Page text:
He left it late, but he managed it – Jeremy Corbyn is on the ballot after a late flurry of nominations. With two minutes to go until the deadline, he still required two nominations, but somehow managed it. He’s certainly introduced a sense of theatre to the contest.
28 MPs didn’t nominate at all and at least 30 nominated two men for the leadership and deputy leadership positions.
Now we know who has nominated/endorsed who (you can see them all here), it’s worth breaking down to see what patterns emerge.
The vast majority of Andy Burnham’s support, unsurprisingly, comes from the north. Of the 68 public endorsements we have clocked, 45 come from the North – and that’s before you factor in at least two Burnham supporters who nominated Corbyn (Lou Haigh and Rebecca Long-Bailey are both MPs for northern constituencies).
It has been a criticism of Burnham that he fails to attract support outside of Labour’s northern heartlands. His next biggest support base, Wales, supplies him with more nominations (12) than London, the Midlands, the South and the Eastern regions put together. While this may hurt as a criticism that he would struggle to widen the party’s support as leader, if this reflects similar support among the membership, the concentration in areas with high membership could be enough to win in September.
Of MPs who voted in the 2010 race, Burnham takes more support from former Ed Miliband backers than other candidates, with 16 making the Ed to Andy switch. Burnham had probably been the candidate most positive about Labour under Miliband, saying the 2015 manifesto was the “best manifesto I have run on” – could this be what has won him former Miliband voters?
Burnham takes support from 10 Ed Balls voters, eight who voted for Burnham last time and seven David Miliband supporters. The most striking aspect, however, is among new MPs: 27 of his nominations came from MPs who have entered Parliament since 2010 (29 if you include Haigh and Long-Bailey).
Second in the nominations list, Cooper received backing from 57 MPs. Her support base is split between the North and Midlands, receiving 19 from the former and 18 from the latter nominations from each – not including Blackpool MP Gordon Marsden, who nominated Corbyn but is supporting Cooper. The Shadow Home Secretary also received 11 nominations from London, three from Wales, and one apiece from the South and East.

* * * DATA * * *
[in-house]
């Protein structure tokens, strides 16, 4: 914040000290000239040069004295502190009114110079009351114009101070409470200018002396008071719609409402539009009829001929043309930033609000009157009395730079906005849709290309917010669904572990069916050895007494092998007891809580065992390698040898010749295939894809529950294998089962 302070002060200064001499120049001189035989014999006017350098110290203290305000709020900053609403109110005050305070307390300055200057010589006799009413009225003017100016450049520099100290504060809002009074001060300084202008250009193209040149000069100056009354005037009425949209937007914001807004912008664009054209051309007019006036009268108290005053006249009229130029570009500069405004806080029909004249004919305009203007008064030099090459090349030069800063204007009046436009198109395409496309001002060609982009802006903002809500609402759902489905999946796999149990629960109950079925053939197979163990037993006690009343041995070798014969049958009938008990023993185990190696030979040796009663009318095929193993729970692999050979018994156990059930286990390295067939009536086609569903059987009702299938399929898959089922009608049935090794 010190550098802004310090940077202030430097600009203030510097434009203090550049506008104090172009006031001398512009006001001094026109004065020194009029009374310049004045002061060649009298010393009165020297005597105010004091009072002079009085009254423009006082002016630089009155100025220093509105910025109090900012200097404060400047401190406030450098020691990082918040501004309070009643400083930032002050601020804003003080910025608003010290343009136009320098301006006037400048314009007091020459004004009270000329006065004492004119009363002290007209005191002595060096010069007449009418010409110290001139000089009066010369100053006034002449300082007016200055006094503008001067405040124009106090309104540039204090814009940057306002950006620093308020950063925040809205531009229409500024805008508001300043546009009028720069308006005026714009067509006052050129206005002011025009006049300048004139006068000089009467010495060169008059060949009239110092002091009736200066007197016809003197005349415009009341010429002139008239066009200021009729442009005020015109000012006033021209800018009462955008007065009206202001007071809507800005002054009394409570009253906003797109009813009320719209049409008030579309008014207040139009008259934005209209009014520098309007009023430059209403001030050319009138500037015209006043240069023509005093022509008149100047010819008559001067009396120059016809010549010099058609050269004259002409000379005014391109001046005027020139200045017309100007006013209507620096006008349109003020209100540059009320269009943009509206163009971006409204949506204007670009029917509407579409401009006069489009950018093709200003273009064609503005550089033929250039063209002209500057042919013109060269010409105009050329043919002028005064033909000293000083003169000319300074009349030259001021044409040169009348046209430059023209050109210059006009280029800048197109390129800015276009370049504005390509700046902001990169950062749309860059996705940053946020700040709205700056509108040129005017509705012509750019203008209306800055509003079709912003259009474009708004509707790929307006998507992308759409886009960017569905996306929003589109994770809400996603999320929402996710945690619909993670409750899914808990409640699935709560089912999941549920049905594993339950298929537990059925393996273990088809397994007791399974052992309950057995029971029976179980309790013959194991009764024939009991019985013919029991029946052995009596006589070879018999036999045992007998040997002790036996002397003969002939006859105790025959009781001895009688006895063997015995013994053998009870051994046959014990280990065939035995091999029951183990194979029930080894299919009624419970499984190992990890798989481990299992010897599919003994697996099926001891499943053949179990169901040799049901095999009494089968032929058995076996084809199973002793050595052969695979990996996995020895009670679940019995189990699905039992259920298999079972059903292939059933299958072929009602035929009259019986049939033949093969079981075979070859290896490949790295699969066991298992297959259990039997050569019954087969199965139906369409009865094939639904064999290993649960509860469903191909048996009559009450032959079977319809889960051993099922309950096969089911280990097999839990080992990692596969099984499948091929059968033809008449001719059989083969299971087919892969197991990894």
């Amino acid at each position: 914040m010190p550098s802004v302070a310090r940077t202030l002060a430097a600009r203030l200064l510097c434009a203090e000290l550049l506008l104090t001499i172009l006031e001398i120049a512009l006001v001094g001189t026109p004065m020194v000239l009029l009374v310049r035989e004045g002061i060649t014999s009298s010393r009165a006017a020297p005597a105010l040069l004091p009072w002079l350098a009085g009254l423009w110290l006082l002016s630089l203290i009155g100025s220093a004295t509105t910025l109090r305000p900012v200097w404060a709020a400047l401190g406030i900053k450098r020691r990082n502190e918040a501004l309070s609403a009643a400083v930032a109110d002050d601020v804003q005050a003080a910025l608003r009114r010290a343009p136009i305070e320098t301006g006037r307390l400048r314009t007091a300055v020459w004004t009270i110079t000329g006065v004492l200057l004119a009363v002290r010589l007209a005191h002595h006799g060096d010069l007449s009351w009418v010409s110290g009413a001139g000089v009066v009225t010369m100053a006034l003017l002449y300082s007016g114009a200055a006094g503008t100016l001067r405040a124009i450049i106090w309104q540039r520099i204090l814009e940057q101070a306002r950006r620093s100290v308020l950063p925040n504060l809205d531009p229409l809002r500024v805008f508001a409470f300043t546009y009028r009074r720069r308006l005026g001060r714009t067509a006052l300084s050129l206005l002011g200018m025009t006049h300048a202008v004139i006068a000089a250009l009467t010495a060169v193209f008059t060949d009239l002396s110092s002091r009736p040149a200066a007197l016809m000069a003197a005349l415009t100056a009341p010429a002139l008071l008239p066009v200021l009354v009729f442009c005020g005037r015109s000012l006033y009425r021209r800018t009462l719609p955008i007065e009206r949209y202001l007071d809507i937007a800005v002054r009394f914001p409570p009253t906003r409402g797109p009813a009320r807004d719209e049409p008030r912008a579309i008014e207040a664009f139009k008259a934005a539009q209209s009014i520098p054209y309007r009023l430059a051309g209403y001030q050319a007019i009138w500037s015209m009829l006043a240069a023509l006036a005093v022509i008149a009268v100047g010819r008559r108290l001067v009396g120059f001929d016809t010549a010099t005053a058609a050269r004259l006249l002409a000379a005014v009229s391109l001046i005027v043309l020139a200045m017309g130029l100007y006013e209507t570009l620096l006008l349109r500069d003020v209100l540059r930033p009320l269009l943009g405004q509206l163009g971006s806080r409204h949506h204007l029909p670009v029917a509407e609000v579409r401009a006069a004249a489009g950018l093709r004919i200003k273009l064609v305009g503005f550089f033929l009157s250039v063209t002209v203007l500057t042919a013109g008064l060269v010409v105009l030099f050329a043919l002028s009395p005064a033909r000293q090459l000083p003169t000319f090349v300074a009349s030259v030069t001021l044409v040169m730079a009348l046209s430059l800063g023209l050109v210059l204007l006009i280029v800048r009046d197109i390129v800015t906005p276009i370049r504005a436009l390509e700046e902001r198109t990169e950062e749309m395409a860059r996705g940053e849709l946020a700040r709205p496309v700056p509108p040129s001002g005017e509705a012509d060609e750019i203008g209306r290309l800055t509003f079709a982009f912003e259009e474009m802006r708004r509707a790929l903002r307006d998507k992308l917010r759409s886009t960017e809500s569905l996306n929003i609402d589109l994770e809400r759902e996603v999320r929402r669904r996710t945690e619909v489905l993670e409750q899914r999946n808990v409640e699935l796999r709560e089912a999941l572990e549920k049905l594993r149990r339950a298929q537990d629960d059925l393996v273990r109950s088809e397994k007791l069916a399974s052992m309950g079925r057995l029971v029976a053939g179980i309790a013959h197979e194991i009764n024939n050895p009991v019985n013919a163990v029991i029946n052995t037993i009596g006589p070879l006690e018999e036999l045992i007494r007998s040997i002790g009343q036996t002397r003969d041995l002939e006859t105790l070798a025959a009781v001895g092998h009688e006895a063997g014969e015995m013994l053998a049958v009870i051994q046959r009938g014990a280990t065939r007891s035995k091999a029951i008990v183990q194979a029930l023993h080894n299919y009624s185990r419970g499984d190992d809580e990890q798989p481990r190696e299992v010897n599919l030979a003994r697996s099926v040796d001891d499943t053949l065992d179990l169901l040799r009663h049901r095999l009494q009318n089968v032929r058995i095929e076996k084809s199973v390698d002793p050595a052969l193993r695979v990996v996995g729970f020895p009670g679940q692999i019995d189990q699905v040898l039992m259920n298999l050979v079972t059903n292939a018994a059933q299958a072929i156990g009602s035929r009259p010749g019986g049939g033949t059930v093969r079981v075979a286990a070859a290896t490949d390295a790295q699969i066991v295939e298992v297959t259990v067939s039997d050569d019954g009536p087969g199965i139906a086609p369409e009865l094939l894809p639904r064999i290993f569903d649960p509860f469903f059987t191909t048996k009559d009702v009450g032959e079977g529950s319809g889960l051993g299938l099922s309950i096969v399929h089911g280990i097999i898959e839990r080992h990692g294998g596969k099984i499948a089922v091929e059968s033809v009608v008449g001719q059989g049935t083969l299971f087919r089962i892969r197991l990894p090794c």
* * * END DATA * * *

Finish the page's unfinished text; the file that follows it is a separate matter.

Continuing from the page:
A good chunk of her support, 14 nominations, comes from 2010 Ed Balls voters, suggesting that much of what remains of the ‘Brownites’ in the PLP are in Team Cooper. However, her support is fairly evenly spread, and she has almost as many ex-David Miliband supporters, with 12. She has nine from Ed Miliband’s support (not including Marsden), and eight new MPs, giving her a fairly wide spread in her base.
It is a little more difficult to place Corbyn’s support because, my count, around 21 of his 35 nominations are unlikely to actually campaign or vote for him. At least eight have said they support a different candidate, nominated Mary Creagh, or simply said they will not vote for him.
Most of his support comes from new MPs, with 13 nominating the Islington MP. Eight come from former Ed Miliband voters (double what Liz Kendall managed from that group) and seven from former David Miliband voters (as much as Andy managed from that group). One nomination came from an old Burnham supporter (they largely stuck by Andy), two came from ex-Ed Balls supporters, and four came from 2010’s small base of Diane Abbott supporters.
The geographic support was split between the North and London, with 14 names coming from each – every Mayor of London hopeful who’s an MP (Diane Abbott, Sadiq Khan, David Lammy and Gareth Thomas) helped him reach the ballot. He took two nominations from the East (more than any other candidate), one from the South, one from Wales, and the only vote left to come from Scotland (Edinburgh South’s Ian Murray made an 11th hour dash to hand in his nomination form).
Kendall’s pitch is as a modernising, change candidate, but that is often characterised as simply “Blairite”. That tag looks a little more difficult to shake when looking at who her supporters backed in 2010. Of the 40 behind her campaign, 28 of them were David Miliband backers five years ago – that’s more than are supporting all the other candidates combined.
Perhaps her pitch to shift away from Ed Miliband’s Labour has left her struggling to pick up support from those who voted for him: she brings in only four from that group. Two former Ed Balls supporters nominated Kendall and she also managed to do what Cooper failed to: there’s also a former Andy Burnham supporter in her ranks. Five new MPs also nominated her.
15 MPs from the North back Kendall, nine from London, seven from the Midlands, five from Wales, two from the South and one from the East. Her two nominations from the South is the joint most from that region, along with Andy Burnham, reminding us just how poorly Labour did outside of London.